03/26/2003 12:00AM

War Zone well spotted in U.S. debut


ARCADIA, Calif. - After starting in several of the top sprints in France last year, War Zone will face a weaker field in a $65,000 allowance race at Santa Anita Friday.

In his U.S. debut and first start for trainer Bobby Frankel, War Zone faces only four rivals in a race at about 6 1/2 furlongs on the hillside turf course. Of his four opponents, only Nuclear Debate, third in the Atto Mile, has run well against top company in the last year.

War Zone finished fourth in the Group 1 Prix de la Foret at Longchamp, France, last October, his final start of a four-race campaign in 2002 that included a victory in a Group 3 race at seven furlongs at Longchamp last June.

Between those races, he finished fifth in two group sprints at Deauville, France.

An American-bred 4-year-old who races for Juddmonte Farms, War Zone was a sprint stakes winner as a 2-year-old in 2001, scoring a victory in the Prix Zeddaan at six furlongs. In an earlier stakes, the Group 1 Prix Morny, he finished fifth behind Johannesburg, who later won the Breeders' Cup Juvenile at Belmont Park and was named champion 2-year-old male of 2001.

In Friday's race, War Zone drew the outside post against Nuclear Debate, Saphir Indien, Kachamandi, and Ecstatic.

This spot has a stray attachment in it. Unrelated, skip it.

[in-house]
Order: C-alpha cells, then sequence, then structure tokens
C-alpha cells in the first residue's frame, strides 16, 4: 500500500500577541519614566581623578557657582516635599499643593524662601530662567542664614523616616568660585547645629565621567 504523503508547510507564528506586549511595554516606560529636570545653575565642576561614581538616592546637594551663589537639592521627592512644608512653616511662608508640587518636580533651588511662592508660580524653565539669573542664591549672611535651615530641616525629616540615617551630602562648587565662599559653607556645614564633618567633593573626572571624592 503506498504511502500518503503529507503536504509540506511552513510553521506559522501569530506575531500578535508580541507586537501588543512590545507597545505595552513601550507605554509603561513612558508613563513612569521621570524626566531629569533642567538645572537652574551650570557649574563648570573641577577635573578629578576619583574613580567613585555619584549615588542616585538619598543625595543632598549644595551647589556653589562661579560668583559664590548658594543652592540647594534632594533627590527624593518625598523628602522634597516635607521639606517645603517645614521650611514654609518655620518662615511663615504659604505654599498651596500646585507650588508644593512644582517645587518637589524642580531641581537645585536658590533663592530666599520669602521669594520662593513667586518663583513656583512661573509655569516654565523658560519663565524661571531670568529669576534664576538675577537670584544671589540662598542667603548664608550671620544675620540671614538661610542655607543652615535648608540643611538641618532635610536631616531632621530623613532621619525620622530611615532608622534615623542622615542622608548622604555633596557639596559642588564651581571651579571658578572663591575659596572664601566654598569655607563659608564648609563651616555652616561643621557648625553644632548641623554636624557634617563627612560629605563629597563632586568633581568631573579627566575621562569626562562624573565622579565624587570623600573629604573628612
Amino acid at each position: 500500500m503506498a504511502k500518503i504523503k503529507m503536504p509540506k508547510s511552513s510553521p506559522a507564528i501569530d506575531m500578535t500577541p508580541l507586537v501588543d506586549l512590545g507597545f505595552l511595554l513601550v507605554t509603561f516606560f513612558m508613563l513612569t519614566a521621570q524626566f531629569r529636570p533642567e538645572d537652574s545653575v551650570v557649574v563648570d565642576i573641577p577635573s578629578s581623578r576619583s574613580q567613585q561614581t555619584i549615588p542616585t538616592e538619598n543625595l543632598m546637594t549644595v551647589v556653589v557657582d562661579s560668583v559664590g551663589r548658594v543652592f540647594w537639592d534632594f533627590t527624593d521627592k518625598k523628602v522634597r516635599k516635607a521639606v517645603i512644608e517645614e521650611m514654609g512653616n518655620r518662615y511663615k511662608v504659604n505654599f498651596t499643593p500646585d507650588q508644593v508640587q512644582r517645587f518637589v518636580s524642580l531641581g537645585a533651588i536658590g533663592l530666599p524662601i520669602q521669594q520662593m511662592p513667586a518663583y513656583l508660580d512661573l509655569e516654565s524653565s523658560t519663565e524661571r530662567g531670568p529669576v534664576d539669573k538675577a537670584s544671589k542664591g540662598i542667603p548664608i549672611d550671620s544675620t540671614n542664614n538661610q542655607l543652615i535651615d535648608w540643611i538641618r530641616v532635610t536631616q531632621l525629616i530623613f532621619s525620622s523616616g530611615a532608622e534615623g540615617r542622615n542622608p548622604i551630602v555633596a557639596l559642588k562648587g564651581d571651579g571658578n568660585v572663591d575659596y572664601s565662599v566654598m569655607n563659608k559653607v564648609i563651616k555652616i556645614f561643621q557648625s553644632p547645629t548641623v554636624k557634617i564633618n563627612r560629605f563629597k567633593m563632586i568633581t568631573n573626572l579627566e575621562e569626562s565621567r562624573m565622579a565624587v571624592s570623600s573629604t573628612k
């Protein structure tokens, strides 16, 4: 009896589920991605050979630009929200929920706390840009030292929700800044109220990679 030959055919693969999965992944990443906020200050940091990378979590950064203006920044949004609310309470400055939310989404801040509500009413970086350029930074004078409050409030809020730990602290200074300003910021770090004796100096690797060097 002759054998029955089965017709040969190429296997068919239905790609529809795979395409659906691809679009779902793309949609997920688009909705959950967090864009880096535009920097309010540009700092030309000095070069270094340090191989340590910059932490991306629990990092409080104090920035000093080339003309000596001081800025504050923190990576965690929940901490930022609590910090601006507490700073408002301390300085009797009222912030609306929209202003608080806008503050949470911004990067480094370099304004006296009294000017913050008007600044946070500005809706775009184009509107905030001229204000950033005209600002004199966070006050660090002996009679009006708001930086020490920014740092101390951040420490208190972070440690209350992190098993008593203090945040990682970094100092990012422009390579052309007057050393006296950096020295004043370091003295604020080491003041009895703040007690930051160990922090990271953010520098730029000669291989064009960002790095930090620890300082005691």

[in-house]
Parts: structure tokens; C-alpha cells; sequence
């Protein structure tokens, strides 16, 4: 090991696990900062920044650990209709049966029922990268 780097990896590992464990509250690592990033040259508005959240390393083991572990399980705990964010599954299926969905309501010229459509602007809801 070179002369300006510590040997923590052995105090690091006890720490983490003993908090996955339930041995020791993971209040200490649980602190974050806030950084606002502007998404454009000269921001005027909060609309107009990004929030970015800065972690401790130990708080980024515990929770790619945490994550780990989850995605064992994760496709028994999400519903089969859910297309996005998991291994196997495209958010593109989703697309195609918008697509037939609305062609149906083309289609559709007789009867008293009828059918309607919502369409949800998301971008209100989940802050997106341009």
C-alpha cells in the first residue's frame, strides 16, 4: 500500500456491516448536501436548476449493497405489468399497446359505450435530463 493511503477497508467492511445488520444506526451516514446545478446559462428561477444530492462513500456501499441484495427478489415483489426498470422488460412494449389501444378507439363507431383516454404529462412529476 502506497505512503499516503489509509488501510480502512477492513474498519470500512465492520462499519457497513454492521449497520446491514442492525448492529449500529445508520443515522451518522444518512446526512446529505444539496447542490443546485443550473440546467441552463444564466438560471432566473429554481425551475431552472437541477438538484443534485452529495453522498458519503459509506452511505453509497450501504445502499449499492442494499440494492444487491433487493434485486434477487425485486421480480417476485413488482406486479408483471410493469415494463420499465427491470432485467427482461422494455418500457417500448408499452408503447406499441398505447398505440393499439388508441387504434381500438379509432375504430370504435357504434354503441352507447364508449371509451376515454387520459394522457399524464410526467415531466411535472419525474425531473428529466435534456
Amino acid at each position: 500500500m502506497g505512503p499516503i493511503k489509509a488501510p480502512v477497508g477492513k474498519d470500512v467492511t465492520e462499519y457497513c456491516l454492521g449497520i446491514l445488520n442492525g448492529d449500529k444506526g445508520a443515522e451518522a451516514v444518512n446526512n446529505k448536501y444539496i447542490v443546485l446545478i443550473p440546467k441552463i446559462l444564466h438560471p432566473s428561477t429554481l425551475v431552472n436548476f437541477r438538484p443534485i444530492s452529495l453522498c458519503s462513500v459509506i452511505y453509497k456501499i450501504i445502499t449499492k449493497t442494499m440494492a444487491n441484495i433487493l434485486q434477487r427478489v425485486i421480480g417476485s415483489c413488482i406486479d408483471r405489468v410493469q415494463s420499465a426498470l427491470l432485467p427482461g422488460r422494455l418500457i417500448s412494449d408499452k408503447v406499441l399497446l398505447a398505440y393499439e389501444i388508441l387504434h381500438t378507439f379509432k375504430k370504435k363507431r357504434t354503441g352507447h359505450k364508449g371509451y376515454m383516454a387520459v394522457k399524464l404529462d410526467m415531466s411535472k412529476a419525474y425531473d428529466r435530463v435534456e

Nuclear Debate made one start at this meet, finishing sixth in the Exceller Handicap at one mile on turf Jan. 25. Last year, he won two of seven starts, including the Nearctic Handicap at Woodbine. He also finished third in the Atto Mile, and a troubled 12th in the Breeders' Cup Mile at Arlington Park in October. The 8-year-old Nuclear Debate is winless in his last four starts.

The other starters will be longer prices. Ecstatic won an optional claiming race over this course and distance Jan. 2, and finished third in two subsequent races, including the Reb's Policy Handicap on the hillside turf course Feb. 21.

Kachamandi is making his fifth start at the meet. Second in the Reb's Policy, the 6-year-old Kachamandi returned eight days later and finished 10th in the $400,000 Frank Kilroe Mile, the meet's top race for turf milers.

"Going a mile, he dropped so far out of it he didn't have a chance," trainer Barry Abrams said. "He loves going down the hill."

Saphir Indien will be the longest shot in the field. He has not been competitive in claiming races for sprinters on turf in the last five months.

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